Brekke-George said that the program at Northern grows to adapt to the technology required in the industry, such as the majority of the equipment being computerized with multiple processors that all have to communicate with each other for the equipment to work.

Brekke-George said that people need to consider a career in diesel - even if students don't think it is the career for them, they might be surprised that it is perfect for them.

"Really look into it," he said.

He said that the changes in the industry can also bring students into a much-needed field.

"We can't ever supply enough," he said. "Look at all possibilities of trade because you might be surprised by what is out there."

Northern has been adapting to meet the changes, including with the construction of its Applied Techology Center last decade and with the opening of its new Diesel Technology Center last year. That building replaced an outmoded facility built in the 1950s that housed both the diesel and automotive technology programs.

Brekke-George said his initial thought of the previous building, when he saw it in 2013, was that it was very crowded. He added that he could definitely tell the program needed more space and the new Diesel Technology Center is much more updated and welcoming.

"When I first came here, it was just kind of this thought, in a lot of aspects," he said. "They were working on getting it built then being able to actually see it being built and actually able to have a couple classes in here."

College of Technical Sciences Dean Dave Krueger said that he loves the new building. It is almost exactly a year, two completed semesters, since the building was opened. He added that the industry partners have also loaned a large amount of equipment for the students to work on.

Don said multiple millions of dollars of equipment are loaned to the program from industry partners to train workers. It's there for the students, not the faculty, he said.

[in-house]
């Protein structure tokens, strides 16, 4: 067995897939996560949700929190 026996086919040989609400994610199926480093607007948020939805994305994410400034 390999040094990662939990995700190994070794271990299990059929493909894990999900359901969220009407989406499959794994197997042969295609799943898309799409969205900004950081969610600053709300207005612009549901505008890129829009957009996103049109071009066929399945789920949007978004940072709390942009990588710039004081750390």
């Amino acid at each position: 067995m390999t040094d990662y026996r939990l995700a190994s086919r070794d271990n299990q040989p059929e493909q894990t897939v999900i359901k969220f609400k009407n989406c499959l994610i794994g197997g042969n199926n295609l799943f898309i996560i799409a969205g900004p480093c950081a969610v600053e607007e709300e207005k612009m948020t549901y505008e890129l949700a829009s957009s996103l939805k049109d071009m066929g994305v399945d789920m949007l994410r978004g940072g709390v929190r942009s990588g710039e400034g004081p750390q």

Growing need in the trades

And the need for students from Northern's diesel program - and from its other trade programs - is growing.

Krueger said the number of Baby Boomers who are retiring within the next five to 10 years is depleting the management in supervisory roles in the diesel industry. This is a major problem across United States as well as internationally. The industry needs students to fill those rolls.

He added that many times companies hire Northern's students right out of college and make sure they have good technical skills before trying to move them up.

"The technology is so different from years ago," he said.

Don said that for every five people leaving the trade only one person is coming in, and that does not only apply to the diesel industry but all careers in trades, such as welding, plumbing and electrical.

"Society already is in trouble, we are in big trouble, we just don't know it yet," he said.

Northern has a large number of students in trade programs but that is not even the tip of the iceberg, he said.

"We don't even come close to meeting the demand," he said, adding that trade work is not going anywhere in the future.

By the time students graduate from the diesel program they already have three to four job offers from different companies, including some students with only the associate degree.

Don said that Northern is getting more and more students from across the country, because it is one of the only four-year diesel programs in the country and that opens a number of doors for their students.

Havre Daily News/Colin Thompson

Krueger said that the technicians who leave Northern are engaged in an "industry that is high-paid, high-tech, highly skilled, with a clean, safe, work culture and that's what employers are now looking at," he said.

The industry encourages students, male and female, to get involved, he said. He added that some individual companies that would hire every single student in the diesel program if they could.

"They need people," he said.

Northern's benefits aren't only in the classroom, Brekke-George said. The biggest benefit of Northern's campus, he said, was the smaller community. He said it was a tight-knit community where students who walk through campus mostly know each other.

"You don't see that on very many campuses," he said.